Yesterday I gave a Grand Rounds presentation at Stanford Med School. My title was
Most of my talk was about the adoption of procedures (checklists) by US military aviation, during and after WW II. It has close analogies to the situation of health-care today. Here is my short presentation. A much longer presentation, with more examples but without discussion of medicine, is here.
Initially, I was concerned that my topic might seem too esoteric for Stanford’s medical faculty. However, their Medical Grand Rounds program covers a lot of ground. My topic was only 1.5 standard deviations away from the mean.
For more of my research on flying paradigms and how technologies evolve from crafts to sciences, please see this page.
I have just uploaded Chapter 1 of my book manuscript. It summarizes four revolutionary changes in how people flew. It outlines some themes of the full book, including People and Work and Is Science Inevitable?. And of course it includes a few gripping tales of accidents averted – or not.
Commercial aviation today is very safe and scientific. But it wasn’t always. Please send comments, anything from typos to critiques.
Over August I will put up some photographs and key tables from the full book.
For some reason I take comfort in knowing that there are still aviation jobs that have a high degree of craft (art). According to this article, a lot of the training is by apprenticeship (copiloting), which was the only way to learn flying in the 1930s.
Most of my aviation research emphasizes how craft skills are becoming less important. And indeed there is also a lot of procedural science in mosquito spraying. But in a variety of high-variety, high-risk aviation, expertise is still key. Other examples are bush flying and low-altitude military flying.
Source: Expert Pilots Keep Disease-Carrying Mosquitoes in Check | Flying Magazine
Not your grandfather’s crop duster!
The Lindbergh Foundation’s Air Shepherd initiative uses drones to catch poachers in South Africa.
My comment: Flying at night, up to 40km away, is technically difficult. But smart autopilots, using GPS and accelerometers, mean that the operators (pilots) don’t have to do hands-on flying except landing and takeoff. Probably every component in the system except the ground vehicles is hobbyist level, although some of the specialized long-range radio gear might need to be hand built. Nothing from aerospace companies. Battery powered, so essentially noiseless. Also, the aircraft itself is the cheapest part of the system.
The article mentions flights of “up to 4 hours.” That is a very long duration, and would require lots of batteries. 2 hours or even less sounds more realistic. Efficient cruising speed is probably is probably around 40 kph (25 mph). If anyone finds other discussions of this project, please let me know.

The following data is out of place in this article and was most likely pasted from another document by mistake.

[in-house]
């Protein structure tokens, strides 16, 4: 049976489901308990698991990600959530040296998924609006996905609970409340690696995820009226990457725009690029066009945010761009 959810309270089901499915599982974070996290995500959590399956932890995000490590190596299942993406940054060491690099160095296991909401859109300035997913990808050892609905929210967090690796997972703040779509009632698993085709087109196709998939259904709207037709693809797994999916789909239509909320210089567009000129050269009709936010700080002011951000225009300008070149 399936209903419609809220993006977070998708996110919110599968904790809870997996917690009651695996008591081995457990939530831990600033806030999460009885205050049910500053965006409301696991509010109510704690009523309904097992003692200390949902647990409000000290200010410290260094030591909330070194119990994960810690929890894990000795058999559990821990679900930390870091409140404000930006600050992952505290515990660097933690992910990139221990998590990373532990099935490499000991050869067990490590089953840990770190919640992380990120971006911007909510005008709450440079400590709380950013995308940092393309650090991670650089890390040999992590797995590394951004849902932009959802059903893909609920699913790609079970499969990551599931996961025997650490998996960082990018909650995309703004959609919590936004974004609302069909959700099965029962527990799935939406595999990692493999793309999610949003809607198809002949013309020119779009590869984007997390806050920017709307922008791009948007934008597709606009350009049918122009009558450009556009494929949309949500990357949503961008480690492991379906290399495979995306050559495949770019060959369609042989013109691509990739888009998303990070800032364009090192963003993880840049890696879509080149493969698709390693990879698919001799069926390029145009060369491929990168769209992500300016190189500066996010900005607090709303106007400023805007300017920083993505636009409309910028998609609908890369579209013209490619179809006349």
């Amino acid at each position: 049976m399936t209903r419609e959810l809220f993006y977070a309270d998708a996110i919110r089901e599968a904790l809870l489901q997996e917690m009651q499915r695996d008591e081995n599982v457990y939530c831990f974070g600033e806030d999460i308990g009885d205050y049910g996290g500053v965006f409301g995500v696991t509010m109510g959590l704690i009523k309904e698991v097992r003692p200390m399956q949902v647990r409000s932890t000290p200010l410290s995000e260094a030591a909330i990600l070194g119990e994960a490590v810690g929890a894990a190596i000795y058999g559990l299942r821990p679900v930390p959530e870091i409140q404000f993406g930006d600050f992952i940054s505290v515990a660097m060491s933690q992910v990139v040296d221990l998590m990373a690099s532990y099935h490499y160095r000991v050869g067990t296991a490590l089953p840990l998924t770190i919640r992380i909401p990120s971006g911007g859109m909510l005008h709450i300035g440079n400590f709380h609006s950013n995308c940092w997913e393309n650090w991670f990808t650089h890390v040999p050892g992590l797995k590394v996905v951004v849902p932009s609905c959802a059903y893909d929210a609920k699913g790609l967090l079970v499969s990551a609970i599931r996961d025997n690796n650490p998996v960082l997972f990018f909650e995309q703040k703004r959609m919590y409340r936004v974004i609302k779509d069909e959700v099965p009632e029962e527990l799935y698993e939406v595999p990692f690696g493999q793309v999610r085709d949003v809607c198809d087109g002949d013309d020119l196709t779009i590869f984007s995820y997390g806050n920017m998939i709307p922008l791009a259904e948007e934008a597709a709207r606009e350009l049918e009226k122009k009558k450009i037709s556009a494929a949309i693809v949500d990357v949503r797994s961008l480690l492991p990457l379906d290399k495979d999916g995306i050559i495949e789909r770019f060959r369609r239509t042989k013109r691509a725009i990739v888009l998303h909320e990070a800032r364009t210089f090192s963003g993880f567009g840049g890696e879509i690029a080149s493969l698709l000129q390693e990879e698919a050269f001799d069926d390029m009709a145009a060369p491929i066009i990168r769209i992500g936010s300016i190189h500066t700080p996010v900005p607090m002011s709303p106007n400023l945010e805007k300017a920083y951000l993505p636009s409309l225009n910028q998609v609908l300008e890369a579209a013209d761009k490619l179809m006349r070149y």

Source: Drones Hunt Down Poachers in South Africa | Flying Magazine
One contributor to the A320 crash off Brazil in 2009 (Air France 447) was that the two pilots were making opposite inputs on their control sticks. The aircraft was in a stall, and therefore it was crucial to push the nose down, to regain airspeed. The instinctive human reaction (of untrained people) is to pull the nose up, since the airplane is falling. To oversimplify a long sequence of events drastically, pilot made the correct move, but the other pilot apparently panicked, and pulled back on his control stick. He continued to do this as they fell from 40,000 feet all the way to the Atlantic Ocean.
A new accident report says that the same thing happened in the crash of an Indonesia AirAsia Airbus A320, flight QZ8501, last year.
Board blames fatal overrun on pilot error.
Source: NTSB Issues Bedford Gulfstream IV Crash Report | Flying Magazine
Checklists were a major innovation in flying, and are now being pushed in health care. But as I research this, it’s clear that although pilots all swear by them, use is less than 100%. Perhaps less than 99% – and a 1% error rate is very high when there are hundreds of items on a flight.
It’s very hard to know the real number. But the pilots in this crash, both very experienced, did pre-takeoff control checks for less than 10% of their flights!
Data from a recorder installed in the airplane showed that in the previous 176 takeoffs, full flight control checks as called for on the GIV’s checklist were carried out only twice and partial checks only 16 times. The pilots on the evening of the accident skipped the flight control check, which might have revealed to them that the gust lock mechanism was still engaged.
This particular item – forgetting to unlock the “gust locks” – has been killing pilots since the first gust locks. Famous examples in the 1930s were the prototype B-17, and the head of the German Air Force. (Both discussed in my forthcoming chapter on standard procedures in aviation.)
An interesting question about how much latency is acceptable for UAV operation. http://lnkd.in/dx-BfVk My answer, based partly on my radio control flying experience, is that it depends heavily on the context. 200 milliseconds is too long for stunt flying, but not a problem for flying larger UAVs at higher altitudes. The operator has to “dial in” their reflexes to the situation, just as sailors do with different sizes of sailboats. Here’s an example where low latency is essential:
A seeming paradox is that longer latencies are acceptable only at higher Stages of Control. (See my draft book for discussion of this concept.) At the high end (what I call Computer Integrated Flying), if enough knowledge is embodied in the aircraft, the operator can pull back entirely from flying, and switch to “commanding” the aircraft.